So You’re a Travel Writer…Now What?

by Ed Forteau /
Ed Forteau's picture
Jun 16, 2012 / 2 comments

You’ve turned your journeys into words – words that enthrall, entice, inspire. You might be entering writing contests, taking classes, posting on your blog, publish a book, have loyal and engaged readers. You’re a travel writer! Now what?

It’s time to ACT like a professional. Being a writer doesn’t preclude being a good business person. In fact, utilizing some key business skills will take your writing career farther than you thought possible.

1.    Up your game. Your business game! Treat your writing like a business – something that you do and get paid for. Don’t give away your writing for free unless you’re getting a direct benefit (i.e., guest posting will bring you new readers).  Keep track of expenses, for your taxes. Keep track of ideas, for your writing. Get organized.

2.    Social Media Rules. Clean up your social media profiles. No more facebook posts while under the influence. Ascertain what you want your professional image to be, and stick to it. You can still be friendly, have great conversations, and interact with friends. Be present on travel writing discussions on social media networks to get your name out there. Keep in mind, though, that your travel writing is now just a part of your online presence. Which leads to…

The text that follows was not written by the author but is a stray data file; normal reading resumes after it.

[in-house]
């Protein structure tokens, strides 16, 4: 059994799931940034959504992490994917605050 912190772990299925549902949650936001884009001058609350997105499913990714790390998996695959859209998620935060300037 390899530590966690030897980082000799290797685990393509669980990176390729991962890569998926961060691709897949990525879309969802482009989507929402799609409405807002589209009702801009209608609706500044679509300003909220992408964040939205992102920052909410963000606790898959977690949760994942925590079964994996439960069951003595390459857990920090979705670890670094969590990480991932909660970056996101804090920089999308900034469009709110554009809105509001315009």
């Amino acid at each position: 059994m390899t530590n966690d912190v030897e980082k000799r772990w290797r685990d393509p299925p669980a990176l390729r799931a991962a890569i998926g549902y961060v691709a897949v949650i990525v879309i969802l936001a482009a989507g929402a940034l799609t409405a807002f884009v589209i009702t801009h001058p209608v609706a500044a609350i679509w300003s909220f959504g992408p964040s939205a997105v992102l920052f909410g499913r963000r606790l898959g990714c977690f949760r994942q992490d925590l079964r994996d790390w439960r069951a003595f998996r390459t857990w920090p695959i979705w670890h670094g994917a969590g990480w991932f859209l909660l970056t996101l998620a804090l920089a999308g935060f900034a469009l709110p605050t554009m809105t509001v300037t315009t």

3.    Your image is everything.  Your voicemail should be very professional. Have direct ways for people to contact you – via email, snail mail, voice mail, social media profiles, and on your site.  Get professional business cards – either with cool photos you’ve taken, or with an artsy design that lets people know you’re a travel writer! Business card printing is inexpensive – do several designs and hand them out and gauge the response. You’ll know which cards work by the business and contacts you get from them.

4.    Be prepared. Have all the accoutrements you need to successfully capture your travels – camera, videocamera (hopefully combined), moleskin journals to write in, pens and pencils, a laptop if that’s your gig, somewhere to put the ticket stubs and menus, etc. Take photos of everywhere you travel, including the entrance signs as you go in (so you not only know where the following photos are, but you can also easily identify it later). Have backup batteries for your electronic gear, and store your photos and writing online in case of theft.

5.    Network and collaborate – genuinely. Be honest, giving, kind, helpful, and resourceful. Help people, let people know you are thinking of them, work toward collaborative projects that let both of you shine. It’s true – it’s all who you know (and how much they trust and believe in you). You’ve got to earn it!

6.    Believe in yourself. Showcase your writing online, have a cv online, and be ready at any time to promote your work (you never know who may be sitting next to you at a conference or on a flight!).  Be zen about your interactions – you’re a great writer, able to share the world with your readers.


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